Active techniques to control vortex shedding

In summary: Yes, there are several common techniques used to control vortex shedding, such as using velocity measurements, using static or moving obstacles, and using rotary or spinning devices.
  • #1
ghost85
2
0
I am doing a paper regarding active techniques to control/manipulate vortex shedding in the near wake behind a 2D or axisymmetric bluff body, such as cylinder.

May I know what are the available active techniques used in controlling vortex shedding?

Thank you.
 
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  • #2
ghost85 said:
I am doing a paper regarding active techniques to control/manipulate vortex shedding in the near wake behind a 2D or axisymmetric bluff body, such as cylinder.

May I know what are the available active techniques used in controlling vortex shedding?

Thank you.

I would look into active flow control devices, sparkjet or synthetic jet actuators. Report back with anything of interest that you find.
 
  • #3
Here's a couple I found quickly:

"Active Control of Cylinder Wake", Chen and Aubry, Communications in Nonlinear Science, 10(2005)

The objective of this paper is to develop an efficient active control algorithm for manipulating wake flows
past a solid cylinder in an electrically low-conducting fluid (e.g. seawater). The intent is to avoid both vortex
shedding and flow separation from the body. It is expected to reduce the mean drag significantly. This is
achieved through the introduction of a Lorentz force in the azimuthal direction generated by an array of
permanent magnets and electrodes located on the solid structure. With the use of a symmetric and static
Lorentz force over the entire surface of the cylinder, the vortex shedding behind the cylinder weakens and
eventually disappears completely when the Lorentz force is sufficiently large.


"FEEDBACK CONTROL OF VORTEX SHEDDING FROM A CIRCULAR CYLINDER BY ROTATIONAL OSCILLATIONS", Fujisawa, Kawaji, Ikemoto, Journal of Fluids and Structures (2001),15

The present paper describes a new active method for controlling vortex shedding from
a circular cylinder in a uniform #ow at medium Reynolds numbers. It uses rotary cylinder
oscillations controlled by the feedback signal of a reference velocity in the cylinder wake. The
e!ectiveness of this feedback control is evaluated by measuring the response of mean and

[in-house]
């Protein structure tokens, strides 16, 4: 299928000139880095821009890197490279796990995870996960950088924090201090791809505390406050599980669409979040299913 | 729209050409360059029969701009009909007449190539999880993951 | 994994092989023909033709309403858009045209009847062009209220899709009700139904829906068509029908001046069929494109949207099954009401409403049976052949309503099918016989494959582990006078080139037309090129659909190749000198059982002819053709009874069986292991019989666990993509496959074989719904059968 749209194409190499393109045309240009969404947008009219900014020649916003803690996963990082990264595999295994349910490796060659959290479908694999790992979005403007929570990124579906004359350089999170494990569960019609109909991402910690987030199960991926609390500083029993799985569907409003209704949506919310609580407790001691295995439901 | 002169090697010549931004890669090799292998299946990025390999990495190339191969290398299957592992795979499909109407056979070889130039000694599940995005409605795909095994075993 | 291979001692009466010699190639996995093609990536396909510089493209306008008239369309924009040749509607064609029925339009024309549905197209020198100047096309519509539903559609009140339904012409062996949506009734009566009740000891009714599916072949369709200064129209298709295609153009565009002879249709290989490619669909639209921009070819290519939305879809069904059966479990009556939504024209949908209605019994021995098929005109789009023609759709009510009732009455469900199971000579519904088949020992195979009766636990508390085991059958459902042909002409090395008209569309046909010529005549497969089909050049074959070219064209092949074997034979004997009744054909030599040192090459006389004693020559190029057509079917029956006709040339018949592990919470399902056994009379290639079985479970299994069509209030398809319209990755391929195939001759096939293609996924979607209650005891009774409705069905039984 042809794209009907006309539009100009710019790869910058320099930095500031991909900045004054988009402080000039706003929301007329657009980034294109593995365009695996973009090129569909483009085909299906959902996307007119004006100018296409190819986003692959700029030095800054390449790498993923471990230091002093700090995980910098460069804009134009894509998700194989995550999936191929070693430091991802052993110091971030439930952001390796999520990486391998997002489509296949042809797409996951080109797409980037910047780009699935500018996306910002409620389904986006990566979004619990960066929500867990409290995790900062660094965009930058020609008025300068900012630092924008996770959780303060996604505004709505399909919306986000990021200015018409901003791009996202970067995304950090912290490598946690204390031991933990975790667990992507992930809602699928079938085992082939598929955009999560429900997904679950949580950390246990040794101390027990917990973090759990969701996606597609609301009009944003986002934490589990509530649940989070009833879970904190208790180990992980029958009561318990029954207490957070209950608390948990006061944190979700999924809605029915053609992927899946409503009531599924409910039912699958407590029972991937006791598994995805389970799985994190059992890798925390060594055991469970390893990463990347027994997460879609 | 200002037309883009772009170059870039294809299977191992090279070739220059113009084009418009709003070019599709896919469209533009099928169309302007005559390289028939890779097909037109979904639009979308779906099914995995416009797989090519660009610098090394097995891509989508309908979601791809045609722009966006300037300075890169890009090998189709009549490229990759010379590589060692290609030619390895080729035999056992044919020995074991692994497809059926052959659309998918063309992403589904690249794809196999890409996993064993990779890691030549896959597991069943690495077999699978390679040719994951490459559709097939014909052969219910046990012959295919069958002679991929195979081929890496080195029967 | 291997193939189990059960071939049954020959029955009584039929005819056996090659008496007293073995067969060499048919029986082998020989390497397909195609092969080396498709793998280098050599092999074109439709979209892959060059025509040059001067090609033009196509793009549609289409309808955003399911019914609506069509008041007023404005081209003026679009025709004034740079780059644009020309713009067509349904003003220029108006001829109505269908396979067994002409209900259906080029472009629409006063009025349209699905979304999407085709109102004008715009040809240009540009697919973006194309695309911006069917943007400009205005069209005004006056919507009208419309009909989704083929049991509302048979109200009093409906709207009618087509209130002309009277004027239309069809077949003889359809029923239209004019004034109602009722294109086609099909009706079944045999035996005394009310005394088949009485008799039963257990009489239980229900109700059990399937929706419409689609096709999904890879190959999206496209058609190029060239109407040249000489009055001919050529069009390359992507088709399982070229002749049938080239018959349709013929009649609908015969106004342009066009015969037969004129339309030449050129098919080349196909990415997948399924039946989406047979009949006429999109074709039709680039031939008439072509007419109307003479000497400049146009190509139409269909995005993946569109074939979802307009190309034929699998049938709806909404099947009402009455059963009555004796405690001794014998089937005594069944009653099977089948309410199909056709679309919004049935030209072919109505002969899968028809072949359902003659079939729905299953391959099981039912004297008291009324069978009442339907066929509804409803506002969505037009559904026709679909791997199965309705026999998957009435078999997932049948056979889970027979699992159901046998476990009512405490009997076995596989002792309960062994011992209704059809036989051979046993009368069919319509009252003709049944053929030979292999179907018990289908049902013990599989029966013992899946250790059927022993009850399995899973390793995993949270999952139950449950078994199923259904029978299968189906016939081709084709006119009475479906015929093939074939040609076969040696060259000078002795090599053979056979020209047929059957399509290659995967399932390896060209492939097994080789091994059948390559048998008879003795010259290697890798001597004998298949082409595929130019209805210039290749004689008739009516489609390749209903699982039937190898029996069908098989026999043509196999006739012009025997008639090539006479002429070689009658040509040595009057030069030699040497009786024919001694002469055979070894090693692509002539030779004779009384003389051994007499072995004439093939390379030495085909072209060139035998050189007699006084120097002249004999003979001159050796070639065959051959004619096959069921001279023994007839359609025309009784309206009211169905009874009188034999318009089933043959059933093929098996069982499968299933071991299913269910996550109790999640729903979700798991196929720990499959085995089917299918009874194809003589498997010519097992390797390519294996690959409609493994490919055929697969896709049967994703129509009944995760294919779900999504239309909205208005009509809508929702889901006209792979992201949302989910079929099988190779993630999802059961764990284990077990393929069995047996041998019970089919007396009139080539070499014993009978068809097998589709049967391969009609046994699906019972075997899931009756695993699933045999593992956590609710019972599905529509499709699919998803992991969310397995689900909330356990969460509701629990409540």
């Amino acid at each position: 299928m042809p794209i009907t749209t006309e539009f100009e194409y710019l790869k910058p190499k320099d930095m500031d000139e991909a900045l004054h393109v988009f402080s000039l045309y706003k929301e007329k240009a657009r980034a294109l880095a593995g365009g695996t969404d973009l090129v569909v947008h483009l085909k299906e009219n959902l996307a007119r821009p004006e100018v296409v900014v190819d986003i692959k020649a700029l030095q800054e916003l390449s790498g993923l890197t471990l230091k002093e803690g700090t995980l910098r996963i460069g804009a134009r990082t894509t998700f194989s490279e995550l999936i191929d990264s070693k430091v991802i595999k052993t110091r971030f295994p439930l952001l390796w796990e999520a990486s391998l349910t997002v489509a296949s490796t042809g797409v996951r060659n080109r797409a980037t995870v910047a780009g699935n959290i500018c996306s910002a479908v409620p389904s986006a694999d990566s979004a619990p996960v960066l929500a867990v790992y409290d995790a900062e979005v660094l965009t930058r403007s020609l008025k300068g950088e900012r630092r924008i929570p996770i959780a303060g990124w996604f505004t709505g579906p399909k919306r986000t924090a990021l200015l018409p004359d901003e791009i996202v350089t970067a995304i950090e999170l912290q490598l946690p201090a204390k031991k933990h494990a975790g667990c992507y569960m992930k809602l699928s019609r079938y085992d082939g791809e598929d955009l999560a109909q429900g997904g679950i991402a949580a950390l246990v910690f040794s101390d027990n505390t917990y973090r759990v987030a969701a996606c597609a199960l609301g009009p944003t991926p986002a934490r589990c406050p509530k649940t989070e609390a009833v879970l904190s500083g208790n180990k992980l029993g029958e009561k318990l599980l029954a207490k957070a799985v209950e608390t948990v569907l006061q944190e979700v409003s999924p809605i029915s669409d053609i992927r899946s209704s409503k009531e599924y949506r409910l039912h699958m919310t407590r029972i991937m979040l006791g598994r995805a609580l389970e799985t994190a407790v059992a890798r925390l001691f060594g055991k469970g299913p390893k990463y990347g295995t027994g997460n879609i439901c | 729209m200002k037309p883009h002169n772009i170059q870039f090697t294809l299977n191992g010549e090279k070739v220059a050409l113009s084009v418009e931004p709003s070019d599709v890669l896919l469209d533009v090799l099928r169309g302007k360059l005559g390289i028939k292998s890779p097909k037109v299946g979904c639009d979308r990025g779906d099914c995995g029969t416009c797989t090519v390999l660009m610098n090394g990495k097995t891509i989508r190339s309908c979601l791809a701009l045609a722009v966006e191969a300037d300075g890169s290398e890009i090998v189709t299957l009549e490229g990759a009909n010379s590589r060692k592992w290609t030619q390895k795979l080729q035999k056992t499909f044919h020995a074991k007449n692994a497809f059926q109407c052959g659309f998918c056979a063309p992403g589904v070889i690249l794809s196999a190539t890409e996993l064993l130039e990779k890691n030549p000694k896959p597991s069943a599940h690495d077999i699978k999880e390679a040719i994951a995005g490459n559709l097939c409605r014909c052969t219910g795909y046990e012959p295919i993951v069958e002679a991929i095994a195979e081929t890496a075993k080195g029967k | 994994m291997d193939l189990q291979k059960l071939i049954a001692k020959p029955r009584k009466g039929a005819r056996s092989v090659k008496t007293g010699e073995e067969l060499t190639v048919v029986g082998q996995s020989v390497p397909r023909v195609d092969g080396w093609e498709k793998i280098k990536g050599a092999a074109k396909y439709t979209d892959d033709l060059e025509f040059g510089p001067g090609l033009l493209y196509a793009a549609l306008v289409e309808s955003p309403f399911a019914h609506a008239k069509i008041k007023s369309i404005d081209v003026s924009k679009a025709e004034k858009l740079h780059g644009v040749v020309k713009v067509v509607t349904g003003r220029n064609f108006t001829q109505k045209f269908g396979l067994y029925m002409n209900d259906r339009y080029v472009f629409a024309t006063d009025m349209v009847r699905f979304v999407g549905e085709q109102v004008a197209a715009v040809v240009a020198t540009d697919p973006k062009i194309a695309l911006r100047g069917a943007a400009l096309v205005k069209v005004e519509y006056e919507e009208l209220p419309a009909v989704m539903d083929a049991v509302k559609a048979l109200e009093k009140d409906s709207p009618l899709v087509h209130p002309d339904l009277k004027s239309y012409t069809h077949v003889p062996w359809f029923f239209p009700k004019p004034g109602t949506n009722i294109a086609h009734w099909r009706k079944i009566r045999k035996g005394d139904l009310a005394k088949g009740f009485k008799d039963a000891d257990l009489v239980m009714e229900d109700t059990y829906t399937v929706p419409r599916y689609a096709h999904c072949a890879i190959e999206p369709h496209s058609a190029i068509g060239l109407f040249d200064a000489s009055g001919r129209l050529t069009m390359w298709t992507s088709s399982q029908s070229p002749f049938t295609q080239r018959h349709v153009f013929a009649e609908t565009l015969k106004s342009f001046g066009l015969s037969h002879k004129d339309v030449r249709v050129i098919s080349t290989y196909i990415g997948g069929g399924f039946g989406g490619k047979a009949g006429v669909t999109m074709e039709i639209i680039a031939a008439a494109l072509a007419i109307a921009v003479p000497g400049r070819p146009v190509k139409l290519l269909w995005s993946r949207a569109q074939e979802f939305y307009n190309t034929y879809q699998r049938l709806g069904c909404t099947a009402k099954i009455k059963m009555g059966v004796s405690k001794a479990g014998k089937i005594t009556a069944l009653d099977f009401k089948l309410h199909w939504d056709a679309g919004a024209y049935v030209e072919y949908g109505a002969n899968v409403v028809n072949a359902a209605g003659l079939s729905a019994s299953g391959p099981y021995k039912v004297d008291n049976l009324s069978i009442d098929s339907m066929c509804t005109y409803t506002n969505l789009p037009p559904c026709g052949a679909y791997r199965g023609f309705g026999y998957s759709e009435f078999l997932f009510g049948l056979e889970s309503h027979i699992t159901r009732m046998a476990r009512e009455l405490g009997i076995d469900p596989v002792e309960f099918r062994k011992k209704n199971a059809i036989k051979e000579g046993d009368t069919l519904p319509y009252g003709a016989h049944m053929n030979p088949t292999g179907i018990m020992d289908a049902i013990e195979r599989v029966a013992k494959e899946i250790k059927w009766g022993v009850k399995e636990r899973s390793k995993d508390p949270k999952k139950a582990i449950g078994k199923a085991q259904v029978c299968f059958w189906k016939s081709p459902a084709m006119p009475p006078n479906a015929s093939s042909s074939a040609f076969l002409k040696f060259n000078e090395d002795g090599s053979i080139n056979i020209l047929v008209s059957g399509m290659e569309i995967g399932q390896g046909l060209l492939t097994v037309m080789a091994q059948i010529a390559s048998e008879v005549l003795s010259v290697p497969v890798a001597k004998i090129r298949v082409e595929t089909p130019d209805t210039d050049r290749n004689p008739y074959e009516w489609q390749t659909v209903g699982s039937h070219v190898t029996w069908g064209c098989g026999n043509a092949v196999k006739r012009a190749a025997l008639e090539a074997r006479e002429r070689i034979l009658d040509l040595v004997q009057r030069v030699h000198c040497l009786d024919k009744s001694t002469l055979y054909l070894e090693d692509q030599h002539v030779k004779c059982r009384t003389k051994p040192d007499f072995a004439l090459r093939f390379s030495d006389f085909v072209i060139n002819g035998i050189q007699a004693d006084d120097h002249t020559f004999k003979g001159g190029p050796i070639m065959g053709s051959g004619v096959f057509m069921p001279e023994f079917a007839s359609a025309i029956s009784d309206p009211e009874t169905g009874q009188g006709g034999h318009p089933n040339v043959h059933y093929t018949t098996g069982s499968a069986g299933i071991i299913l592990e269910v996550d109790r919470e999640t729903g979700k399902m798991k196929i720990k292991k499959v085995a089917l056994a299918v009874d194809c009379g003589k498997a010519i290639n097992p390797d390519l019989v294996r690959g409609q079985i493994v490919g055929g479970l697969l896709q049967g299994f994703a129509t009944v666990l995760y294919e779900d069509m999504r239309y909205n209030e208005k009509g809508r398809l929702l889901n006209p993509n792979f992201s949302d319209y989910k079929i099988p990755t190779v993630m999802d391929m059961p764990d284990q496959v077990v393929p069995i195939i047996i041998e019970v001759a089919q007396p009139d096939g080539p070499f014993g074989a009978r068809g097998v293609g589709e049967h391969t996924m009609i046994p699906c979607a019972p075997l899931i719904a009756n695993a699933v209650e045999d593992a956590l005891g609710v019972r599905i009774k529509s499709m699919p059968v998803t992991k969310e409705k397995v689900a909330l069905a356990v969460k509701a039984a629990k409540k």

#uctuating velocities in the cylinder wake, the spanwise correlation, the power spectrum, and
the #uid forces acting on the cylinder. It is found that the velocity #uctuations and the
#uid forces are both reduced by the feedback control with optimum values of the phase lag and
feedback gain. The simultaneous #ow visualization synchronized with the cylinder oscillation
indicates the attenuation as well as the mechanisms of vortex shedding under the feedback
control, which is due to the dynamic e!ect of cylinder oscillation on the vortex formation
 
  • #4
I have done a search and found some papers on active techniques. But what I am looking for is if there are any few standard and common active techniques that people use to control vortex shedding.

For example, when we mention flow speed measurement, the most common methods are using pitot-static tubes and hot wires etc.

So are there any common active techniques to control vortex shedding?
 

Related to Active techniques to control vortex shedding

1. What is vortex shedding and why does it occur?

Vortex shedding is a phenomenon that occurs when a fluid flows past a bluff body, such as a cylinder or a bridge. It results in the formation of alternating vortices on either side of the body, which can cause undesirable vibrations and drag forces. This occurs due to the interaction between the fluid flow and the body's geometry, creating areas of low pressure behind the body that induce the formation of vortices.

2. What are some common active techniques used to control vortex shedding?

Some common active techniques used to control vortex shedding include modifying the body's geometry, using flow control devices such as vortex generators or spoilers, and applying oscillatory control techniques such as active flow control or synthetic jet actuators. These techniques aim to disrupt the formation of vortices and reduce their strength, thereby mitigating the negative effects of vortex shedding.

3. How effective are active techniques in controlling vortex shedding?

The effectiveness of active techniques in controlling vortex shedding depends on various factors such as the body's geometry, flow conditions, and the specific technique used. In some cases, active techniques can completely eliminate vortex shedding, while in others, they may only reduce its intensity. It is essential to carefully consider these factors and conduct experiments or simulations to determine the most effective technique for a specific application.

4. Can active techniques be applied to any type of bluff body?

Active techniques can be applied to various types of bluff bodies, including cylinders, spheres, and airfoils. However, the effectiveness of these techniques may vary depending on the body's shape, size, and flow conditions. It is important to assess the specific characteristics of the body and the flow before deciding on the most suitable active technique for controlling vortex shedding.

5. Are there any drawbacks to using active techniques to control vortex shedding?

While active techniques can effectively reduce or eliminate vortex shedding, they may also have some drawbacks. These may include increased complexity, higher costs, and potential maintenance issues. Additionally, some techniques may also introduce additional noise or vibrations, which could affect the overall performance of the system. It is crucial to carefully consider these factors and weigh them against the benefits before implementing active techniques for controlling vortex shedding.

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